Choosing a "Relactional" Model of Delivering Professional Services over the Prevailing 'One Off' Transactional Model

Todd Wilkowski

Todd Wilkowski, Frost Brown Todd
February 2016

In the words of the late great Yogi Berra, “It’s like déjà vu all over again.” Decades ago, most companies in the private sector relied on an outside lawyer as a trusted business advisor to advise and guide them on myriad legal and non-legal matters involving their business strategy and risk management issues as well as personal family matters. These trusted business advisors had deep and well-established relationships with the company’s decision-makers at all levels and spent a great deal of time developing a deep and profound knowledge of the company’s business operations and its industry challenges and opportunities. While these individuals were adept at assisting their clients in the daily “firefighting” inherent in the company’s ongoing operations, they remained focused on encouraging and equipping the company’s leaders to not lose focus on long-term growth strategy and opportunities. Over time, for one reason or another, many of these relationships transformed into “one off”, sporadic transactions with hired gun specialists who largely operated in a reactionary mode to a company’s problems or who were just called in to “paper the deal.” Frankly, this largely describes the current delivery model of services within many professional service industries, from legal to accounting to banking.

However, many companies that are growing and focusing on how to structure and scale to best ensure long-term sustainability and address strategic risk issues and opportunities are again seeking trusted business advisors with practical experience and knowledge to provide them with proactive problem resolution and “get to yes” advice. They want advisors that will equip and empower them to make good business decisions that facilitate new opportunities, not impede them. Many of them want their advisors to invest in deeper relationships with them and develop a more profound understanding of their business to better ensure that any advice is customized and tailored to their particular issues and opportunities and their risk appetite (both from a defensive and offensive posture). Most entrepreneurs eat “risk for breakfast” and most companies understand that risk is necessary and correlative to better return and margin. They know they can’t “wrap themselves in bubble wrap” and insulate themselves from and avoid all risk; rather, they need to leverage risk for greater opportunity and growth.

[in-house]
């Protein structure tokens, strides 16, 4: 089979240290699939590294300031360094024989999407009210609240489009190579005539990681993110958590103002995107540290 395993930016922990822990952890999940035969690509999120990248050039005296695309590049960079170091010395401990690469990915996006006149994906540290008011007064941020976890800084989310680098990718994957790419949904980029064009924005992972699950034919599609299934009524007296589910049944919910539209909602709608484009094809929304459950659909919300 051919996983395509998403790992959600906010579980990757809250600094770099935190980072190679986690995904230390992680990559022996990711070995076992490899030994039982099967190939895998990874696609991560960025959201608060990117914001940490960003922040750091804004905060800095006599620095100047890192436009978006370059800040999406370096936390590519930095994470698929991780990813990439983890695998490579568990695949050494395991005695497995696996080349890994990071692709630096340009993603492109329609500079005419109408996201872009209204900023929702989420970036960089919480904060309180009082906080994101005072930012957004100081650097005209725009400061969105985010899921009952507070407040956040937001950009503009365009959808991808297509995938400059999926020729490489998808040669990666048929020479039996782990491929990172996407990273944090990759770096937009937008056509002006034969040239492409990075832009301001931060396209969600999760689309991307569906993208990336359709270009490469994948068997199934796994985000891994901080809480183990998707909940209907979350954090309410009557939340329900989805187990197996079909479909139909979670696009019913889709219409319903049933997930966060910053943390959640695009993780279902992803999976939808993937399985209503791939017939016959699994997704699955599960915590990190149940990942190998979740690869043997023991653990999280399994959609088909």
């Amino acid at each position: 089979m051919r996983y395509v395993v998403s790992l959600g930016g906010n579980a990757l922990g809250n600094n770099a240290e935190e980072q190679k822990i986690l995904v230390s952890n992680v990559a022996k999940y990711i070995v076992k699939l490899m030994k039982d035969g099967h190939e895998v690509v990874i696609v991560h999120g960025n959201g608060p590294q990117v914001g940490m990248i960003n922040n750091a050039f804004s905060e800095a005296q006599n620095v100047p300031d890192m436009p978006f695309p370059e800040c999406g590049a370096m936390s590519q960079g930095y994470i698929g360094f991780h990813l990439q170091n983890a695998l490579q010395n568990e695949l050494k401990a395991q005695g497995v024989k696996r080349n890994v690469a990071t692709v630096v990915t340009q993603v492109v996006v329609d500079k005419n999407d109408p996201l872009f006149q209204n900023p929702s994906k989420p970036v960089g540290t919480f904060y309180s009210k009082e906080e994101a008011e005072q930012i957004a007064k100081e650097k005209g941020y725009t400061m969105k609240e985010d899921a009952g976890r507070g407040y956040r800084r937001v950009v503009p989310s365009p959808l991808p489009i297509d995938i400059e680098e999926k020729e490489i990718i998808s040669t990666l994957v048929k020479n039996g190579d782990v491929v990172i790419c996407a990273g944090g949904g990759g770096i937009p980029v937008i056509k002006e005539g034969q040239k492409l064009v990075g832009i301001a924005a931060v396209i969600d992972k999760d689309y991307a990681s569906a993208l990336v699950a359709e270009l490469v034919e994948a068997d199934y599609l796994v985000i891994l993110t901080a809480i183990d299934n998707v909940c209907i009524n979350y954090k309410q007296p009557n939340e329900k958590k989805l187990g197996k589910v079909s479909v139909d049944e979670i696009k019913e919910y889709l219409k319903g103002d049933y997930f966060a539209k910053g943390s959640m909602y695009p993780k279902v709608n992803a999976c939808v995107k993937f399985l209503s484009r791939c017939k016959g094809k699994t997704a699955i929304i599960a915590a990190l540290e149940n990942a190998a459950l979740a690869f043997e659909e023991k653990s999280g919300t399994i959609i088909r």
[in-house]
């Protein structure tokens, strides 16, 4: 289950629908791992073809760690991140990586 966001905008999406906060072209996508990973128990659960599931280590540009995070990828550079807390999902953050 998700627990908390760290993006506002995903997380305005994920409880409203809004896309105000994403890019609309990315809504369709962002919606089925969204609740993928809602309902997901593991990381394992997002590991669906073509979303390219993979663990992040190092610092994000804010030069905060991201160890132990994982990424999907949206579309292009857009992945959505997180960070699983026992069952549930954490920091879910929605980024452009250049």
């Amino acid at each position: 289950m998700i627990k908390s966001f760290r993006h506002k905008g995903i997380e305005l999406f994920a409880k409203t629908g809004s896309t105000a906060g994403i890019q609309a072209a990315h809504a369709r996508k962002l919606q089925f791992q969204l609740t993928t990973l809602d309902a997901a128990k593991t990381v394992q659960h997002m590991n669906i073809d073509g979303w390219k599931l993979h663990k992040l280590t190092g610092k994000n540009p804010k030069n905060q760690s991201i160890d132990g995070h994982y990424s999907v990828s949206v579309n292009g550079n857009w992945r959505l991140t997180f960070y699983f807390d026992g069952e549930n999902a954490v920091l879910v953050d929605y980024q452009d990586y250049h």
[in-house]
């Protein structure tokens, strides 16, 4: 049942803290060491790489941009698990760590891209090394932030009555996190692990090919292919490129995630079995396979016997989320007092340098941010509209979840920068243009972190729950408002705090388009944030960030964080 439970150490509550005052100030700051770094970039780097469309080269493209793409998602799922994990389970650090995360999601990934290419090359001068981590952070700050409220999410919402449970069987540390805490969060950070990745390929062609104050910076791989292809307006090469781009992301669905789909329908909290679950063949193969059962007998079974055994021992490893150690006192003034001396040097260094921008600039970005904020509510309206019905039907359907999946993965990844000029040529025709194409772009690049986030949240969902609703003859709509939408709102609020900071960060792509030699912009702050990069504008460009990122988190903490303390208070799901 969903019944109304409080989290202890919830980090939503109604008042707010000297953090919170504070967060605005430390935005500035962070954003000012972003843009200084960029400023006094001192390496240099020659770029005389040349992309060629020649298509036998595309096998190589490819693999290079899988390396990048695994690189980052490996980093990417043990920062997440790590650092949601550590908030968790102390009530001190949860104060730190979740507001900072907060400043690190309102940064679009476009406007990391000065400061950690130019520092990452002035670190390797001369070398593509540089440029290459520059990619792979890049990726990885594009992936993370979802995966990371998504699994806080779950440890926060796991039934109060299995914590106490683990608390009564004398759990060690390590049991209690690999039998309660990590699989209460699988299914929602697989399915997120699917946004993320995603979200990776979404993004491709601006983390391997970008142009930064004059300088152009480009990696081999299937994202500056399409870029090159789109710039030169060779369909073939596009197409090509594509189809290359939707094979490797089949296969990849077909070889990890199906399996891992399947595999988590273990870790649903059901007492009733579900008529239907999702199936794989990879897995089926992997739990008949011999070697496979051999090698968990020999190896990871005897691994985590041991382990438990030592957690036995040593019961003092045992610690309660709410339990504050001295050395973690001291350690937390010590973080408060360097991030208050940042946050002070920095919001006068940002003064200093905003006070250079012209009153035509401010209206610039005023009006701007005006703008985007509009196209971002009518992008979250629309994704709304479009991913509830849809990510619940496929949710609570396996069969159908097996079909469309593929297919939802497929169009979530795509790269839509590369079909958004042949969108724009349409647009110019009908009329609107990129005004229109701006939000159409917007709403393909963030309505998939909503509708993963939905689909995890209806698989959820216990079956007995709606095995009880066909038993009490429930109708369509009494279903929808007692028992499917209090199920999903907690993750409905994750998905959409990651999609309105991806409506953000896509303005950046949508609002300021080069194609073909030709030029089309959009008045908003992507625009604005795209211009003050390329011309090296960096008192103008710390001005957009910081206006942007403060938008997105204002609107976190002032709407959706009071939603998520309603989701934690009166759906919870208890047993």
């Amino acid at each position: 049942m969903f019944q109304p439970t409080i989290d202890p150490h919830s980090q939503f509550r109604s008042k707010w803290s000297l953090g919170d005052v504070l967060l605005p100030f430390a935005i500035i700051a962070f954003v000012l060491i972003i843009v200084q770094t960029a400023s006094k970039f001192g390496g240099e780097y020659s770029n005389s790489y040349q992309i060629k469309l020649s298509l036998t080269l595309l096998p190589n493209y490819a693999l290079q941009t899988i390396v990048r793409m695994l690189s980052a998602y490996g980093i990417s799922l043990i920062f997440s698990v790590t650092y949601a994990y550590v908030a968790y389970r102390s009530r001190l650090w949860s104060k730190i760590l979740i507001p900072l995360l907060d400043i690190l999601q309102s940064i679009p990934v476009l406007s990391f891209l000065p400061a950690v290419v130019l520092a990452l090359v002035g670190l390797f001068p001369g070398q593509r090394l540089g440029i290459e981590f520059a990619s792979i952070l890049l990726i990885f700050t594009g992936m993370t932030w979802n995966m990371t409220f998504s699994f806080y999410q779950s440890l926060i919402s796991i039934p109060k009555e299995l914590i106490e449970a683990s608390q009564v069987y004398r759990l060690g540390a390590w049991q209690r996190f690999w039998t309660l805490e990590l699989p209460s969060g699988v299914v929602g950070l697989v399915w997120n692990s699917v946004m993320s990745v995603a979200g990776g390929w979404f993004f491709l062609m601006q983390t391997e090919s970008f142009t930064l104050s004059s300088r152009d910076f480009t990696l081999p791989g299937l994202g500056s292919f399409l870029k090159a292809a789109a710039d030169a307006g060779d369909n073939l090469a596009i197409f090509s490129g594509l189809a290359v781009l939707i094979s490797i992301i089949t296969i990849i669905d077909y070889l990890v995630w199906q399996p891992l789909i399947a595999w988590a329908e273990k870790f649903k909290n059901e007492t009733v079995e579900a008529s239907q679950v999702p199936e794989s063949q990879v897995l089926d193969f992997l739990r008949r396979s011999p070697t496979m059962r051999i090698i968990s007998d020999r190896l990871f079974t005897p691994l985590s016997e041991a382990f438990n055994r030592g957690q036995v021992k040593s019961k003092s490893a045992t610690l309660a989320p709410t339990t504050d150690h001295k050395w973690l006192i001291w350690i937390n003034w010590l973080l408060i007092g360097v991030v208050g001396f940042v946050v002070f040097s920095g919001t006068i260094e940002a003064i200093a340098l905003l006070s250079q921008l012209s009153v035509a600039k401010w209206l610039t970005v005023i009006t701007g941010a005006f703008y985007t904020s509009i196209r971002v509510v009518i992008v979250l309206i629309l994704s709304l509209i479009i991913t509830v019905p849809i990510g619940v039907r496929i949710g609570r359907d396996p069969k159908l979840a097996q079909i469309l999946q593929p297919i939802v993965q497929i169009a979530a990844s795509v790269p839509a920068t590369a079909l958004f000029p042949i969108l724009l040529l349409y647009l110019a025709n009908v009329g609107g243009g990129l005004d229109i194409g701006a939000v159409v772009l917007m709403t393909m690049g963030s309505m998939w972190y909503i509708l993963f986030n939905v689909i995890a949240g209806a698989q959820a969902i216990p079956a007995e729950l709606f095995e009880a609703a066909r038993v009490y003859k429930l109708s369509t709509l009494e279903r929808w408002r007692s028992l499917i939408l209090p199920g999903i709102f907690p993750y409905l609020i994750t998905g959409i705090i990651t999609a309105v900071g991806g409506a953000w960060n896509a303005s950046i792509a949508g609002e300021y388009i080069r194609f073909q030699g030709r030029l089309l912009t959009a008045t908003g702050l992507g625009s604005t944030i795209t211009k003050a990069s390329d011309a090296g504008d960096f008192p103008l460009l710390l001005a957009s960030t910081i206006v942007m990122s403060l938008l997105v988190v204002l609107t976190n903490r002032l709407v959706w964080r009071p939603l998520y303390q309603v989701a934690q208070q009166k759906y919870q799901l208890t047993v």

These trusted business advisors invest significant time upfront in the relationship so they can intimately know the companies’ challenges, risks and opportunities. Despite the nuances in different industries, these private, closely held and/or family-owned companies face many of the same issues: (1) developing and implementing a business succession/exit strategy; (2) winning the “war for talent” by attracting and retaining the best talent (by providing incentives to share in the company’s growth besides an equity grant; (3) deepening the company’s leadership bench; (4) growing profitably, i.e. organically or by acquisition or merger; (5) better identifying and refining their “Blue Ocean”, decommoditizing value proposition and services niche; and (6) proactively addressing a host of other strategic issues that continue to keep their leaders “up at night”.

Fortunately, what’s old is new again. Companies still need outside business advisors in all disciplines who truly how the company makes money and have built trust with key decision makers. Based on my experience as general counsel of a large private business, I observed a growing trend that many larger companies increased in-house legal counsel hiring to directly address a lack of comprehensive, integrated support from outside lawyers. However, many private, closely-held companies are neither culturally nor financially ready to hire someone to provide these services in-house, especially as they attempt to remain “lean and mean” and control overhead.

Successful and sustainable companies understand that profitable business is based on relationships, not just a series of “one off transactions”. In fact, the strength of the relationship typically is the best “decommoditizing” factor since trusted relationships cannot be simply replaced overnight, largely based on the time that have been invested, the struggles and challenges that have been shared, and the advisors’ intimate knowledge of the company and deep relationships with its leaders at all levels.

So, this begs the question, why shouldn’t companies insist upon these types of trusted relationships with all of their outside business advisors? Answer: they should! After all, this is where outside advisors can best ensure they are best providing value and “thinking ahead” for their clients, not getting stuck in reactionary mode. Companies should move towards “relactional” relationships with these advisors, i.e. a deep relationship, from which transactions naturally emanate versus settling for a series of “one off” transactions with no underlying relational foundation. After all, this is not what these companies desire in their client relationships so it shouldn’t be acceptable in relationships with their outside service providers.

Hard to believe that we’re over a month into 2016. Most New Years’ resolutions are long-forgotten but it’s not too late to make a new one: transition from pure transactional dealings to “relactional” relationships with your outside business advisors. If they are unwilling or unable to make the transition, it may be time to look for new ones. Implementing this one initiative will better ensure greater value add for your outside spend and significant corresponding positive impact to your bottom line.